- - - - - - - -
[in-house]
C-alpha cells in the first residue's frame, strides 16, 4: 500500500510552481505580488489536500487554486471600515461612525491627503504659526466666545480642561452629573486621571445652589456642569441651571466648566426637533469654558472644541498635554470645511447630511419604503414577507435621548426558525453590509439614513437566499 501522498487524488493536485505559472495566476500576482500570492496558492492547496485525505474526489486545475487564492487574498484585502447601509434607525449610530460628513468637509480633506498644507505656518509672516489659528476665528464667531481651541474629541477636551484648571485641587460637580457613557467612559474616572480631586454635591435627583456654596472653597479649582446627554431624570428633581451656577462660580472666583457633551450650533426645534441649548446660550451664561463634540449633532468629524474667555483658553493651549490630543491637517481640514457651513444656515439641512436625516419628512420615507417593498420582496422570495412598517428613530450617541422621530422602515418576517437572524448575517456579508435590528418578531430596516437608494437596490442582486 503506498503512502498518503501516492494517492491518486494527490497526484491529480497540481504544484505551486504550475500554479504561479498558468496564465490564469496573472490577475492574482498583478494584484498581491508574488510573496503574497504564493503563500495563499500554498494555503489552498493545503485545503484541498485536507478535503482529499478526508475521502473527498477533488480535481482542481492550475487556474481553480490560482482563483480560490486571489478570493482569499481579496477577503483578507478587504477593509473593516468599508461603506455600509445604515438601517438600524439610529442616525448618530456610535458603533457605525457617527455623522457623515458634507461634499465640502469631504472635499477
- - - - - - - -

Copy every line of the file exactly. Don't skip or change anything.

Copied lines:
[in-house]
C-alpha cells in the first residue's frame, strides 16, 4: 500500500510552481505580488489536500487554486471600515461612525491627503504659526466666545480642561452629573486621571445652589456642569441651571466648566426637533469654558472644541498635554470645511447630511419604503414577507435621548426558525453590509439614513437566499 501522498487524488493536485505559472495566476500576482500570492496558492492547496485525505474526489486545475487564492487574498484585502447601509434607525449610530460628513468637509480633506498644507505656518509672516489659528476665528464667531481651541474629541477636551484648571485641587460637580457613557467612559474616572480631586454635591435627583456654596472653597479649582446627554431624570428633581451656577462660580472666583457633551450650533426645534441649548446660550451664561463634540449633532468629524474667555483658553493651549490630543491637517481640514457651513444656515439641512436625516419628512420615507417593498420582496422570495412598517428613530450617541422621530422602515418576517437572524448575517456579508435590528418578531430596516437608494437596490442582486 503506498503512502498518503501516492494517492491518486494527490497526484491529480497540481504544484505551486504550475500554479504561479498558468496564465490564469496573472490577475492574482498583478494584484498581491508574488510573496503574497504564493503563500495563499500554498494555503489552498493545503485545503484541498485536507478535503482529499478526508475521502473527498477533488480535481482542481492550475487556474481553480490560482482563483480560490486571489478570493482569499481579496477577503483578507478587504477593509473593516468599508461603506455600509445604515438601517438600524439610529442616525448618530456610535458603533457605525457617527455623522457623515458634507461634499465640502469631504472635499477